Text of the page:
Found in everything from diet sodas to protein powder and energy bars, artificial sweeteners are the darlings of the food industry as manufacturers can use them in products to provide a sweet taste without increasing calories. Although created with good intentions, artificial sweeteners are one of the most detrimental additives in our food system today. Not only have artificial sweeteners been shown to increase cravings, and in turn weight gain, but artificial sweeteners are manufactured laboratory chemicals that have no place in the human body and are shown to be detrimental to gut health and microbiome. If you want something sweet, you are much better off just consuming the real deal as opposed to using a synthetic chemical that causes far more harm than good.
4. Vegetable Oils are “Heart-Healthy”
Based on the myth that saturated fat is unhealthy, vegetable oil rose in popularity in the late 70s and 80s, and remains one of the most heavily marketed foods today. Vegetable oils, oils that have been extracted from seeds including canola oil, corn oil, soy oil, rapeseed oil, and safflower oil, were essentially non-existent until the early 1900s when new industrial processes allowed them to be extracted. The process of creating vegetable oils involves chemical extraction, degumming, refining, bleaching, deodorizing and hydrogenation in the case of margarine and spreads. Given their high level of processing, vegetable oils are incredibly fragile and can easily be damaged by exposure to light, heat, and air, making them a poor choice as cooking oils. One of the primary health concerns of vegetable oils is their high content of polyunsaturated fatty acids, also known as PUFAs. Polyunsaturated fats are highly unstable and oxidize very easily. Omega-6s are the PUFAs found in vegetable oils, and although they are essential to human health, in excess are dangerous and inflammatory to the body. Instead, opt for natural cooking fats like butter, ghee, tallow, lard, coconut oil or olive oil for cooking and dressings. When buying liquid oils such as olive oil or avocado oil, look for versions sold in dark glass bottle as light can turn oils rancid, and ensure they are stored in a cool, dry place away from heat sources.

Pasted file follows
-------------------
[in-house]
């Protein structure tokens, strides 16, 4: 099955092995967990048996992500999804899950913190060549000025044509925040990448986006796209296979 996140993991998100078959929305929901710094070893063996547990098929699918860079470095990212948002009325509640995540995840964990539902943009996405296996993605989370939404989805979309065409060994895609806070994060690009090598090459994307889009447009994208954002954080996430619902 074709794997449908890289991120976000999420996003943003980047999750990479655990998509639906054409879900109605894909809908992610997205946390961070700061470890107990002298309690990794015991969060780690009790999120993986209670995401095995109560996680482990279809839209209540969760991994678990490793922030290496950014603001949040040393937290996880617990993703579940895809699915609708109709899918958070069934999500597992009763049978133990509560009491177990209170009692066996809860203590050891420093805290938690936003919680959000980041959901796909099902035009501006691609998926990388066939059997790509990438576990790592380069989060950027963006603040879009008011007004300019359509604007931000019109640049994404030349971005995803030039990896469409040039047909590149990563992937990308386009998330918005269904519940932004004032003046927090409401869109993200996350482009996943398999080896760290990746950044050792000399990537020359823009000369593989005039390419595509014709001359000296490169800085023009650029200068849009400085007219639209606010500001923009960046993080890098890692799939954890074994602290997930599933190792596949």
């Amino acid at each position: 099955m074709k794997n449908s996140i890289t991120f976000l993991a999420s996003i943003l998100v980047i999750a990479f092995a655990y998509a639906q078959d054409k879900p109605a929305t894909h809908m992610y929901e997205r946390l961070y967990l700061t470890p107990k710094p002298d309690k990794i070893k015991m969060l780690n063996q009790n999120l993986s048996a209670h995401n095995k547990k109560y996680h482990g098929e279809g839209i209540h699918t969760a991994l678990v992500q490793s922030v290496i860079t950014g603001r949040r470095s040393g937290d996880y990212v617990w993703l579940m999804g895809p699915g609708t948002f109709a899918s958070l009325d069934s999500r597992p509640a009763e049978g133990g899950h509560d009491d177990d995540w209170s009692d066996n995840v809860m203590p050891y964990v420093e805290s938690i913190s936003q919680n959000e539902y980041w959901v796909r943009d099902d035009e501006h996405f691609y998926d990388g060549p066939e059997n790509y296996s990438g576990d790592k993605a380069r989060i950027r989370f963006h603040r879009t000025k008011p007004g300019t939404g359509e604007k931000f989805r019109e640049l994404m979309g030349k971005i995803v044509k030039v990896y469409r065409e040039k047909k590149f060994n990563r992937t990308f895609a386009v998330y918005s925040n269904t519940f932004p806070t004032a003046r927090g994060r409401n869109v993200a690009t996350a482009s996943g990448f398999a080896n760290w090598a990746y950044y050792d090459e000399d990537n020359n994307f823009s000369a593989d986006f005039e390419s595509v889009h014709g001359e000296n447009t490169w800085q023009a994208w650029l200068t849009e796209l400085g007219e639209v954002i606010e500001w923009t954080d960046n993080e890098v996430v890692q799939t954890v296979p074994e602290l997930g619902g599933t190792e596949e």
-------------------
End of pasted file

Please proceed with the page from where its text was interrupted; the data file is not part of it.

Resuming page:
5. All Calories are Created Equal
Calories, calories, calories. People love to talk about calories, but the thing is, most people don’t know what calories are or where they come from. A calorie is a unit of energy and calories are derived from the macronutrients in the food that we eat. In fact, calories are just simple math; 1 gram of protein contains 4 calories, 1 gram of carbohydrate contains 4 calories, and 1 gram of fat contains 9 calories. However, the concept that a “calorie is a calorie” is simply wrong, and it is damaging. Thinking that all calories are created equal is like thinking that a golf cart is like a Rolls Royce just because they both drive. Although a calorie does measure the total amount of energy in a food, the source of the calories is what determines how beneficial they are. Eating a 100 calories of Oreos is not the same as eating a 100 calories from an apple. Why? Because whole foods come packed with fiber, vitamins, minerals, and phytonutrients that are essential for human health, while processed foods come packed with dangerous food additives that are detrimental to human health. Yes, the human body requires calories to function, but the human body will only function optimally if the calories we consume contain actual nutrients that it can utilize.